ausEE Inc.

a charity dedicated to improving lives affected by eosinophilic disorders

Elimination Diet

The most commonly reported top 8 allergenic foods are:

milk, egg, soy, wheat, peanut, tree nut, shellfish and fish

Food allergy testing is used as a guide for an "Elimination" diet. An elimination diet means strictly avoiding all foods to which the patient has tested positive via allergy testing, or as some doctors may suggest, removing the Top 8 allergens. Skin prick tests and atopy patch tests are used to guide elimination diets, but it only takes one false negative food for the diet to "fail". 

According to the 2007 Consensus Recommendations for Treatment of Eosinophilic Esophagitis:

The most common foods reported to be positive by skin prick tests (SPT) on EoE patients, included common food allergens—peanut, egg, soy, milk, and wheat—in addition to beans, rye, and beef.

The most common foods reported to be positive by atopy patch tests (APT) on EoE patients were milk, egg, soy, chicken, and wheat.

It has also been reported through more recent clinical trials that in addition to the above corn, potato and rice are among the common allergic foods in EoE patients.

 

Food Trial Tips

If recommended by your medical professionals, it may be possible to undergo food trials. Here are some tips on carrying out food trials:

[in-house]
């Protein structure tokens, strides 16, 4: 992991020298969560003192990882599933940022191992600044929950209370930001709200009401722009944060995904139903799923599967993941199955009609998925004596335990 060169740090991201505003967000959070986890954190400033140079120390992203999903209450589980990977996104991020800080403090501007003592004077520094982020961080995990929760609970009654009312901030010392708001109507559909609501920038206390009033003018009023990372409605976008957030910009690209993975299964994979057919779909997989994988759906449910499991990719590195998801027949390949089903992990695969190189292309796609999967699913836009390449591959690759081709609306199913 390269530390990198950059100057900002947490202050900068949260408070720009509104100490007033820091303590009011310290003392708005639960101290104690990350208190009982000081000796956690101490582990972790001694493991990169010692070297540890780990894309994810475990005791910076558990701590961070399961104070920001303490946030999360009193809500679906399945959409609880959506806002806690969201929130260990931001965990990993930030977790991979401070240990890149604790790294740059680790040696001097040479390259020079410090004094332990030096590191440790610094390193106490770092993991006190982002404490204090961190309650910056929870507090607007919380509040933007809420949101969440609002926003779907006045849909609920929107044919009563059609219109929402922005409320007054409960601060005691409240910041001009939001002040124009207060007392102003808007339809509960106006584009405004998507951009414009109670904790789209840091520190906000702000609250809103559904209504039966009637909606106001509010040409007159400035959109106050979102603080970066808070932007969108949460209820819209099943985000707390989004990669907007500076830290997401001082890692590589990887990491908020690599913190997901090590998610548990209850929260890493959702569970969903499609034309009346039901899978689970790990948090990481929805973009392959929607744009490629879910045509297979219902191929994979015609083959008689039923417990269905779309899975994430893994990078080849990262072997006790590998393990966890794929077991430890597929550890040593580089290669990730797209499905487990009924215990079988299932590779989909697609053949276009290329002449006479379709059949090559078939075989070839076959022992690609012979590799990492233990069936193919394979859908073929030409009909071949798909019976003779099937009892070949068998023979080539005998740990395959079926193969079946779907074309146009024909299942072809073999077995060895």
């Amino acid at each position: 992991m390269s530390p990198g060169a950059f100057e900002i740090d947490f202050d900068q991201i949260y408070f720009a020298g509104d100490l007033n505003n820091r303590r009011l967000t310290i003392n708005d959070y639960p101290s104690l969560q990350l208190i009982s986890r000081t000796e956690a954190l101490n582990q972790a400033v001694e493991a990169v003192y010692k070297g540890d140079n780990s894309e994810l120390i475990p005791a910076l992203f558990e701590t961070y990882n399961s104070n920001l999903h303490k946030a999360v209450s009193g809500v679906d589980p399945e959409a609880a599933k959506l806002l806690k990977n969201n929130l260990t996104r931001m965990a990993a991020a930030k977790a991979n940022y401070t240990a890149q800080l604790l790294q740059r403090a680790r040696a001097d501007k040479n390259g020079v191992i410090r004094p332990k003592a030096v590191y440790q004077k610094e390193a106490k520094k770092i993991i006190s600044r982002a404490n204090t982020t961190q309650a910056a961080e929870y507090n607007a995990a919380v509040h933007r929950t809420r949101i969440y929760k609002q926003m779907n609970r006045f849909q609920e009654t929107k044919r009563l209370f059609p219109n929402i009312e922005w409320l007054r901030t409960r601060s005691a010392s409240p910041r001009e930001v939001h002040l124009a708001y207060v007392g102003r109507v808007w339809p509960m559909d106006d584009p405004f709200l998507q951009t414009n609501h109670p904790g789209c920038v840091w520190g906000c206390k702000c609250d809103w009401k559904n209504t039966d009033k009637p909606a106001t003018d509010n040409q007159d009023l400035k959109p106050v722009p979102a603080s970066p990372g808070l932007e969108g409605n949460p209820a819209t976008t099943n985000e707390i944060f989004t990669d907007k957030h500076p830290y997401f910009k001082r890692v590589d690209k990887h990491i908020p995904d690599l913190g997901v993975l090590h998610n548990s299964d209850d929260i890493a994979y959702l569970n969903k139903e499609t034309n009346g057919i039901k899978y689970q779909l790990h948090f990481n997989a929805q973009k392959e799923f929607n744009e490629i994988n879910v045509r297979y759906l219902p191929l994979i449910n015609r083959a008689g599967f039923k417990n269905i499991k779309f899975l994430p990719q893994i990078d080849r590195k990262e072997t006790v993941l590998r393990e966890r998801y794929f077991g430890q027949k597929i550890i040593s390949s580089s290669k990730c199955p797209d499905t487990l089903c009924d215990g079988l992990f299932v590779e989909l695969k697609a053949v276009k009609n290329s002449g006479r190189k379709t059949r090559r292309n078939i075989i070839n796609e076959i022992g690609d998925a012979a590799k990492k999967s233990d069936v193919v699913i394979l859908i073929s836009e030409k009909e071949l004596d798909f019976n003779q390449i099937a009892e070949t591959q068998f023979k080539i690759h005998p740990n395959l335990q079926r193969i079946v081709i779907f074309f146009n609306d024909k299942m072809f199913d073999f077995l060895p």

• Introduce 1 food - wait 2 weeks, if no symptoms present continue giving that food and add another food. If there are symptoms, remove the food.
  • Add the 2nd food - after 2 weeks, if no symptoms continue giving that food and add another food. If there are symptoms, remove the 2nd food.
  • Add the 3rd food - after another 2 weeks, if no symptoms continue giving that food. If there are symptoms, remove the 3rd food.

Please note that these tips are suggestions only, it is best to discuss the process of any food trials with your medical team, including dietitian. Some people may need food to be trialled at a slower pace usually depending on how long each individual typically takes to show a reaction.

Unless stated otherwise, advice offered on this page is from the Principal Author, who is non-medically qualified, however the medical content has been reviewed for accuracy by the Medical Advisory Board of this site.

Page last modified:  19 August, 2011